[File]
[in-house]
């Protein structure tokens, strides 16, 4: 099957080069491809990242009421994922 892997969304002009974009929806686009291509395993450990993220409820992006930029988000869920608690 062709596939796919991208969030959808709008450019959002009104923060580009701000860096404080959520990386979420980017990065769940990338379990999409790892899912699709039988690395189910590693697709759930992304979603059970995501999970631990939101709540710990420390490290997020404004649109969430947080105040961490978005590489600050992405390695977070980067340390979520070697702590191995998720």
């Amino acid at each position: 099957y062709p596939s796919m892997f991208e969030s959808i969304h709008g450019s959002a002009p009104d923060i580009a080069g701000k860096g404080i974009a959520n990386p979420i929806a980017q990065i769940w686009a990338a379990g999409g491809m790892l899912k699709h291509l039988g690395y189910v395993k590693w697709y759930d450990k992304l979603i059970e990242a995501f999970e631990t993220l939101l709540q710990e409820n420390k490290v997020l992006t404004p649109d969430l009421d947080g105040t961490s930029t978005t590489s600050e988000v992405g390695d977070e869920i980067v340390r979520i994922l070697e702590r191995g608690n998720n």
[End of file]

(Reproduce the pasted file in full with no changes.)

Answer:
[in-house]
């Protein structure tokens, strides 16, 4: 099957080069491809990242009421994922 892997969304002009974009929806686009291509395993450990993220409820992006930029988000869920608690 062709596939796919991208969030959808709008450019959002009104923060580009701000860096404080959520990386979420980017990065769940990338379990999409790892899912699709039988690395189910590693697709759930992304979603059970995501999970631990939101709540710990420390490290997020404004649109969430947080105040961490978005590489600050992405390695977070980067340390979520070697702590191995998720």
């Amino acid at each position: 099957y062709p596939s796919m892997f991208e969030s959808i969304h709008g450019s959002a002009p009104d923060i580009a080069g701000k860096g404080i974009a959520n990386p979420i929806a980017q990065i769940w686009a990338a379990g999409g491809m790892l899912k699709h291509l039988g690395y189910v395993k590693w697709y759930d450990k992304l979603i059970e990242a995501f999970e631990t993220l939101l709540q710990e409820n420390k490290v997020l992006t404004p649109d969430l009421d947080g105040t961490s930029t978005t590489s600050e988000v992405g390695d977070e869920i980067v340390r979520i994922l070697e702590r191995g608690n998720n």